Written by Travis Wilson
MY VISION for Ox Head Minis is for more than simply a miniatures company – it’s a way to connect people with ancient cultures and immerse them in a world that is human, yet foreign – all infused with art and story.
Ever since I had first learned about the Asiatic foreigners and saw them portrayed on the walls of the Egyptian tomb from Beni Hassan, these people have stuck with me. They practically burst off the wall with their intricate colors, juxtaposing themselves with the white linen of the Egyptians. These kinds of cross-cultural connections are the very thing I hope to showcase with Ox Head Minis.
APPROACHING ANCIENT CULTURES is certainly a fun challenge, since there’s never enough information and finds to satisfy one’s assurance. I see it as an important way to begin the conversation and bridge the gap between everyday people and the academic community. The hope will be that new sculptures can be generated as new information comes to light to keep the Ox Head Minis offerings as up to date as possible.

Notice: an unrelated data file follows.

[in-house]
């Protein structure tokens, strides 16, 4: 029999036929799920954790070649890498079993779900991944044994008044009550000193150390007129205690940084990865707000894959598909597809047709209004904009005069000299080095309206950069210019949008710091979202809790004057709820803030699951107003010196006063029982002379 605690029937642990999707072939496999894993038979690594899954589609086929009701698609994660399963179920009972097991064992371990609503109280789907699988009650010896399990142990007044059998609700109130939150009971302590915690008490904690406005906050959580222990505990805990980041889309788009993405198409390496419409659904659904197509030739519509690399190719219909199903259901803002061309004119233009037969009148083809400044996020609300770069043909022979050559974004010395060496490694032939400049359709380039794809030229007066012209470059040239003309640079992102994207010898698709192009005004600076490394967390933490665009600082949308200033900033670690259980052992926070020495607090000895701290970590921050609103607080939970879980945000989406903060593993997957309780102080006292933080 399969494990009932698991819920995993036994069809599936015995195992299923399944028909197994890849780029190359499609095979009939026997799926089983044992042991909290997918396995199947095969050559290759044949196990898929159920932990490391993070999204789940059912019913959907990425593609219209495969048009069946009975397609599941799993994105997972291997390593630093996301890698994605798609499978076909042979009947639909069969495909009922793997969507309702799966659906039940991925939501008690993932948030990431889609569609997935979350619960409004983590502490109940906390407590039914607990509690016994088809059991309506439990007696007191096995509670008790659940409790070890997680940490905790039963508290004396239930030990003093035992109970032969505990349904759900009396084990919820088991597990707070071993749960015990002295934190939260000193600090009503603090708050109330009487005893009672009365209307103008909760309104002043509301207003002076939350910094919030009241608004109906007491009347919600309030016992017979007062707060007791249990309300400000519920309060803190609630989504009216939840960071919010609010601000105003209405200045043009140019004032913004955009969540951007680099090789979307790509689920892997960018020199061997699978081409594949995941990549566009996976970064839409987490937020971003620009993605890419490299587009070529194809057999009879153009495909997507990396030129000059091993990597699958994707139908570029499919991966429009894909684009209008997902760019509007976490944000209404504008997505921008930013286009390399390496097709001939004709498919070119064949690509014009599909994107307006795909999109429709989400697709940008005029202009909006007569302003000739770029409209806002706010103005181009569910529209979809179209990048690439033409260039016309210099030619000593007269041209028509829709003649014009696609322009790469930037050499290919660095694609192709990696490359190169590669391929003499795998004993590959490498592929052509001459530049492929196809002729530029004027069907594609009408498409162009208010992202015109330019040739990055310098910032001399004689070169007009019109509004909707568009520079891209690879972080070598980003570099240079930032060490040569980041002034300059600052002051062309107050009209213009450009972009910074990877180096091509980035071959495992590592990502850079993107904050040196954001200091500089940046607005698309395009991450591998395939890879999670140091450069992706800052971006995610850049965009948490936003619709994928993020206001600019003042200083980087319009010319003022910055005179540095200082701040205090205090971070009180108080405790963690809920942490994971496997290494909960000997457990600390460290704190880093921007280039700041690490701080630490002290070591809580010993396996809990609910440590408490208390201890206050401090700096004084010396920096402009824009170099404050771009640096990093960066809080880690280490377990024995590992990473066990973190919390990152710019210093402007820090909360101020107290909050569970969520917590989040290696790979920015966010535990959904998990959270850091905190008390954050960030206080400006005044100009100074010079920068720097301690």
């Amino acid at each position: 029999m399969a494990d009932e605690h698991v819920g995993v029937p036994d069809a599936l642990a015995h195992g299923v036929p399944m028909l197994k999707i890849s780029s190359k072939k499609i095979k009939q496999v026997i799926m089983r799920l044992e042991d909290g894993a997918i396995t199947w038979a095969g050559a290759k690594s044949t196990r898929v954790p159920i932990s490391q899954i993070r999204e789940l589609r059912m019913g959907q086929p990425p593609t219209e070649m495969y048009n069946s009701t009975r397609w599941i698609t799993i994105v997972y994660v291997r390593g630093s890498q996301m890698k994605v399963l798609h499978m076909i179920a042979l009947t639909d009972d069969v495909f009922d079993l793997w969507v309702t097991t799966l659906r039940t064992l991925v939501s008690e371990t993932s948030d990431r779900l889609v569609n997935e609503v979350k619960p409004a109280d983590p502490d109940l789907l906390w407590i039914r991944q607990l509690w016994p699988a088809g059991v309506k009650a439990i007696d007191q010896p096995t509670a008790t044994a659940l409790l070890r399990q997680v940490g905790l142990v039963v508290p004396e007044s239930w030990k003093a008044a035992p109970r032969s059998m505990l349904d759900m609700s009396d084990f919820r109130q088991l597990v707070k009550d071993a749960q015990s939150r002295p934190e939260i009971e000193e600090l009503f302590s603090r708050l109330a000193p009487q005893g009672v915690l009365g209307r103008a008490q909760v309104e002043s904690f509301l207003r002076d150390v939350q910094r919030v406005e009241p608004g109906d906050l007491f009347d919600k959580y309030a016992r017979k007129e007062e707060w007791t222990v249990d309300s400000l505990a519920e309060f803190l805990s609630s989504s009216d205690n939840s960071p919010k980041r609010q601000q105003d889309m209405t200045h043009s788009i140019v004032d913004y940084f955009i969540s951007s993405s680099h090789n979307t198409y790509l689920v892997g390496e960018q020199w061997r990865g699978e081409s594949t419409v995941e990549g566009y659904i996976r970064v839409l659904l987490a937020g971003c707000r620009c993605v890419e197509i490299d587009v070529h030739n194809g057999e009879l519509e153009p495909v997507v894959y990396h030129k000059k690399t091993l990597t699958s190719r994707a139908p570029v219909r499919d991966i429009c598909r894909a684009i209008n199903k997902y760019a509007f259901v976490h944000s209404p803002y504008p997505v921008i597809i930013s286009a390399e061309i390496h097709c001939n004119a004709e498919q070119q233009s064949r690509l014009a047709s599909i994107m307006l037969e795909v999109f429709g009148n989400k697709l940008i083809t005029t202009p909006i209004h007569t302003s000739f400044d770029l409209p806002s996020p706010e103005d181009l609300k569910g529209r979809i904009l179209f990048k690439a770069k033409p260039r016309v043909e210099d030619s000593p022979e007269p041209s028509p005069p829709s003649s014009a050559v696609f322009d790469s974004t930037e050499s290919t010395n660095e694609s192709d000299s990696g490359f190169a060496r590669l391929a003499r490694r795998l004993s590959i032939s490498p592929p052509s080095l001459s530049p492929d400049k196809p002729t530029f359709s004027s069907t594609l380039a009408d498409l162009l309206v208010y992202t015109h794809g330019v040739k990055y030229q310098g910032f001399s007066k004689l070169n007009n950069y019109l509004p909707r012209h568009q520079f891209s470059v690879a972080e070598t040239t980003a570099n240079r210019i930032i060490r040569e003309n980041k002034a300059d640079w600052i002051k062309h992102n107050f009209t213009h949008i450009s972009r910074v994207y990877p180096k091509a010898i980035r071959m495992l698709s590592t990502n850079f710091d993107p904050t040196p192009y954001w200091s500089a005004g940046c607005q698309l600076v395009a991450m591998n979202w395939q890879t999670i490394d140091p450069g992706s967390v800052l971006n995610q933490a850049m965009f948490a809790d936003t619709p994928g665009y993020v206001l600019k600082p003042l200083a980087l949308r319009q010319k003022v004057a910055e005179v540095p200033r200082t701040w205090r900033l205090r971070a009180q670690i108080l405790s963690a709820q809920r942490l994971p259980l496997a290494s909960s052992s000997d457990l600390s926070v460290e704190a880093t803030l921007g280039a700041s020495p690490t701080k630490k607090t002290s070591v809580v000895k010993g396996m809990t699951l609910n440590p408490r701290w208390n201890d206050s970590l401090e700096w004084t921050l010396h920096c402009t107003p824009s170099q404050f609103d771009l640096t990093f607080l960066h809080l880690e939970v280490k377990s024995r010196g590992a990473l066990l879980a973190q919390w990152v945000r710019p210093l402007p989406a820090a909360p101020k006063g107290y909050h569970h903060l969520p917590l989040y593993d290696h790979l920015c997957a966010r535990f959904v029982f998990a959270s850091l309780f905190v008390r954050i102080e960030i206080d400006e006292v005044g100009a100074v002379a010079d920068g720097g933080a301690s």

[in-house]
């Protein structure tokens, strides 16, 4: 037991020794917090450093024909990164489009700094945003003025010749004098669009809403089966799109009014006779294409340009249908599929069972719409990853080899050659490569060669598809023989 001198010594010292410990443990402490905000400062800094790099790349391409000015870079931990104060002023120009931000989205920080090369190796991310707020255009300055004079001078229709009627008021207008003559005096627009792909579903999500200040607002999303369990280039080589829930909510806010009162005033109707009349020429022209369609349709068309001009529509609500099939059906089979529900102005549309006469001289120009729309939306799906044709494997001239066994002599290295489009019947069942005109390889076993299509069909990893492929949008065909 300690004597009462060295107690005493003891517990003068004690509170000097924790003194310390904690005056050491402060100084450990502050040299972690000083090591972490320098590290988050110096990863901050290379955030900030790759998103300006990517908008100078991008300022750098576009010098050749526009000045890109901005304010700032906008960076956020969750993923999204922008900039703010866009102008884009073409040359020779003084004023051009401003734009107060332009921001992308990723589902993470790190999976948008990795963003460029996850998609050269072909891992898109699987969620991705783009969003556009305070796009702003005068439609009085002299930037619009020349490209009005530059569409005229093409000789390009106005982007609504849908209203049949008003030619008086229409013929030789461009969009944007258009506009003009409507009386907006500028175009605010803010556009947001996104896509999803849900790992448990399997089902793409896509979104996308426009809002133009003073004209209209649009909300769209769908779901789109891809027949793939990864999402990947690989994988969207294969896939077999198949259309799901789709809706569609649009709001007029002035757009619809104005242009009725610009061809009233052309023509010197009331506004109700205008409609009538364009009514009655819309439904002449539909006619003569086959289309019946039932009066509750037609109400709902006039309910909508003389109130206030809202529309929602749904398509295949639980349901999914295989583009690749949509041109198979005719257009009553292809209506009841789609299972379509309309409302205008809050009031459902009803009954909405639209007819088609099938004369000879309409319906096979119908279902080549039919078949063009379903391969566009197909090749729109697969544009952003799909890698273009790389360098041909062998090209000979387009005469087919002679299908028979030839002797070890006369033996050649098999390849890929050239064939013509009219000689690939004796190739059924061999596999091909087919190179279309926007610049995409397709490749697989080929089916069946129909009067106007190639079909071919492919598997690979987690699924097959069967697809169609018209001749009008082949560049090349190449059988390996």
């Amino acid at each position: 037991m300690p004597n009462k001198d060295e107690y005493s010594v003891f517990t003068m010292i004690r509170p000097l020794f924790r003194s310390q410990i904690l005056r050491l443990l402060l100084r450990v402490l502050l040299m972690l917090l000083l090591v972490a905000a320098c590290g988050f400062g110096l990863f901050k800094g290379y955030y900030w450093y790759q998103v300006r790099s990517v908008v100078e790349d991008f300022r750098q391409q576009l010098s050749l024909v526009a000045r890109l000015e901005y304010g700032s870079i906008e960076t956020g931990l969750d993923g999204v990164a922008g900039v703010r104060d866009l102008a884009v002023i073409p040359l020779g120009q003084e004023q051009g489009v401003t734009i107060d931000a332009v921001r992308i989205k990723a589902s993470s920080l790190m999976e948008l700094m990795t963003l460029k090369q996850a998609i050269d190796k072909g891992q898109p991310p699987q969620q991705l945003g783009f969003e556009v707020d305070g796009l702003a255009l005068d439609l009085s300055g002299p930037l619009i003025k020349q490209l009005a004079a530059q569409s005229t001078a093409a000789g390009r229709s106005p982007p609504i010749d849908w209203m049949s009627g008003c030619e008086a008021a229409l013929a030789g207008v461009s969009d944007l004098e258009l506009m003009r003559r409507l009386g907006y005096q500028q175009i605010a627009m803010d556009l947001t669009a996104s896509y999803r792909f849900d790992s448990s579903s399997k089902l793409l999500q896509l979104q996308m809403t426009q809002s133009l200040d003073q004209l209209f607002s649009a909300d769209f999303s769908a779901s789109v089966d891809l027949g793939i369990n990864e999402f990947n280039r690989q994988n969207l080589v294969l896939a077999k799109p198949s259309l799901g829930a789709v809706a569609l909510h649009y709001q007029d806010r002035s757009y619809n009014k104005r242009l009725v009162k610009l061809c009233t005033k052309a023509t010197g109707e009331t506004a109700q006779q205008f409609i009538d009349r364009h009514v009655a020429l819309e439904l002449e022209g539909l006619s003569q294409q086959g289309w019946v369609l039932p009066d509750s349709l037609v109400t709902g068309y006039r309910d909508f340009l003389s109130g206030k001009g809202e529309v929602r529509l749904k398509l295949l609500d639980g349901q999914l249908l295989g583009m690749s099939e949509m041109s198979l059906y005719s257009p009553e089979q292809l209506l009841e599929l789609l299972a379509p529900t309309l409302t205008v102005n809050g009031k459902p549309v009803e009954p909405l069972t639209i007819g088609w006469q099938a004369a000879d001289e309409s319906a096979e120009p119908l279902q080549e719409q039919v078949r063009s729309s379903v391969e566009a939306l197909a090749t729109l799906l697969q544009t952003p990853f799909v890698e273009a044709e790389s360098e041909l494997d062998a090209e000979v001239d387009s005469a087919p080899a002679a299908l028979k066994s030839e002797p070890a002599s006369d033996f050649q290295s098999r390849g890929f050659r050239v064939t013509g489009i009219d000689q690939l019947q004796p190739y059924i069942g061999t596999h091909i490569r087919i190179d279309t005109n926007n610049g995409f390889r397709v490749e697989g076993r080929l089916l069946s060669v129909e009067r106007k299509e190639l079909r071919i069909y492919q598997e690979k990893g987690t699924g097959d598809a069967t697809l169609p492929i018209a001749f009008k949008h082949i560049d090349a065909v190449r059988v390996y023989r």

WRAPPING INSTEAD OF PATTERNING, or weaving to shape instead of tayloring, is much more common in the ancient world. I find that it’s very hard for modern people to begin to shift their minds away from clothing production in this way. When an ancient person needs to make something, they are usually finding creative ways to weave to shape and wrap the garment on their body.
CONTEXT IS KING when looking at ancient garments and material goods. I try to look at what comes after, what comes before, as well as bigger cultures around that might influence with styles and ideas. In the context of the Aamu, some portrayals seem more connected to the Egyptians, while others seem connected to the Mesopotamian kingdoms. Looking at the range in crucial in a reconstruction.
MODERN CULTURES are only referenced if I need to get a sense of texture, color, or the impression of something. I may study Ethiopian garments, not because they’re accurate to Old Kingdom Egyptian garments, but because they may help in understanding drape, how the wearer holds themselves in the garment, or even how they break in over time. I will not simply copy something from a modern reference and paste it into an ancient reconstruction.
LEARNING THE VISUAL LANGUAGE is necessary when dealing with ancient paintings or sculpture work because the garments shown can be so stylized and idealized or even just simplified. Finding a “baseline” is really helpful, where a stylized portrayal can be compared to an actual garment or object so you can get a sense of how the ancient artist is interpreting the piece.
Be sure to check out some of the offereings such as miniatures or prints!